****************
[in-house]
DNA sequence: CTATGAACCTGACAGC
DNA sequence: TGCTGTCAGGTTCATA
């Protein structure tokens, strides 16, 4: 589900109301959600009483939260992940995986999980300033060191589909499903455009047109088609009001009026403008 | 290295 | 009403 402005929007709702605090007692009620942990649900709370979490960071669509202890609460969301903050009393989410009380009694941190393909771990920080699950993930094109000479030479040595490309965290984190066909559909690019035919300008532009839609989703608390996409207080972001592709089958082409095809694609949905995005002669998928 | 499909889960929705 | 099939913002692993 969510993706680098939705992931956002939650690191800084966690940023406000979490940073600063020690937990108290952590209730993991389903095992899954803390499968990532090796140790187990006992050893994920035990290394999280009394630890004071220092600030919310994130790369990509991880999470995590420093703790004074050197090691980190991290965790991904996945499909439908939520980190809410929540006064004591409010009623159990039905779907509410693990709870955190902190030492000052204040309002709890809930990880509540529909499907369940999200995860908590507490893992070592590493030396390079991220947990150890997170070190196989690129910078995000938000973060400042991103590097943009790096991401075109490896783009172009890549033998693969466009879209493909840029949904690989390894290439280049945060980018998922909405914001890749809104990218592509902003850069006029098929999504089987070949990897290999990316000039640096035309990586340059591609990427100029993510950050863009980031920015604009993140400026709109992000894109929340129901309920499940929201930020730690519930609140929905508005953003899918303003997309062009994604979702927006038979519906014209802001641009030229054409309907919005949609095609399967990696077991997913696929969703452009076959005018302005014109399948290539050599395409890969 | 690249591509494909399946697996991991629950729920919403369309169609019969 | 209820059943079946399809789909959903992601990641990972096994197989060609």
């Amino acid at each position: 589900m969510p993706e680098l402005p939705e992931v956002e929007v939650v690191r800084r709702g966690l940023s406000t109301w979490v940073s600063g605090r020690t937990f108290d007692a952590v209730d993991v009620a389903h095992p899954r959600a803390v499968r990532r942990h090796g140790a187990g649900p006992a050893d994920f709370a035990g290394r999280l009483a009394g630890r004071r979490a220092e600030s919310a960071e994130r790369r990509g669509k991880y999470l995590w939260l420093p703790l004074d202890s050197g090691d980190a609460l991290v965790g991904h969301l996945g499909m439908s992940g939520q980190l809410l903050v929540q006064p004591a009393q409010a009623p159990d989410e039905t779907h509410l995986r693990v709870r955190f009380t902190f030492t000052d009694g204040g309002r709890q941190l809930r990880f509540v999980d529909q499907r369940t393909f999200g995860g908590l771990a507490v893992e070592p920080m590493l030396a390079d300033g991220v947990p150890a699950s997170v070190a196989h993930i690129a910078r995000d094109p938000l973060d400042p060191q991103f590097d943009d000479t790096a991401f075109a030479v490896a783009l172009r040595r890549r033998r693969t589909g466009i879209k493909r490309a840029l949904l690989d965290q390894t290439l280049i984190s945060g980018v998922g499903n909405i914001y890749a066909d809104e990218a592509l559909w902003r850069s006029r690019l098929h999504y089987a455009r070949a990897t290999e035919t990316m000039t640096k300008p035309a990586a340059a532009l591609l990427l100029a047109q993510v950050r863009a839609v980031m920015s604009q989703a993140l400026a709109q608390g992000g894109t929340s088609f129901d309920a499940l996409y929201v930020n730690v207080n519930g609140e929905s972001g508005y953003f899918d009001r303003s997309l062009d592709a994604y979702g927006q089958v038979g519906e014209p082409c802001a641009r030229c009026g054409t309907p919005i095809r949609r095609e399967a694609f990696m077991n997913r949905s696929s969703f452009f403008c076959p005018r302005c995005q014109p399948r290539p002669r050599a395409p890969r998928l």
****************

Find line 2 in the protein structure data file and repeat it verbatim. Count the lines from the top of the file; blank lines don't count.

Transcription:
DNA sequence: CTATGAACCTGACAGC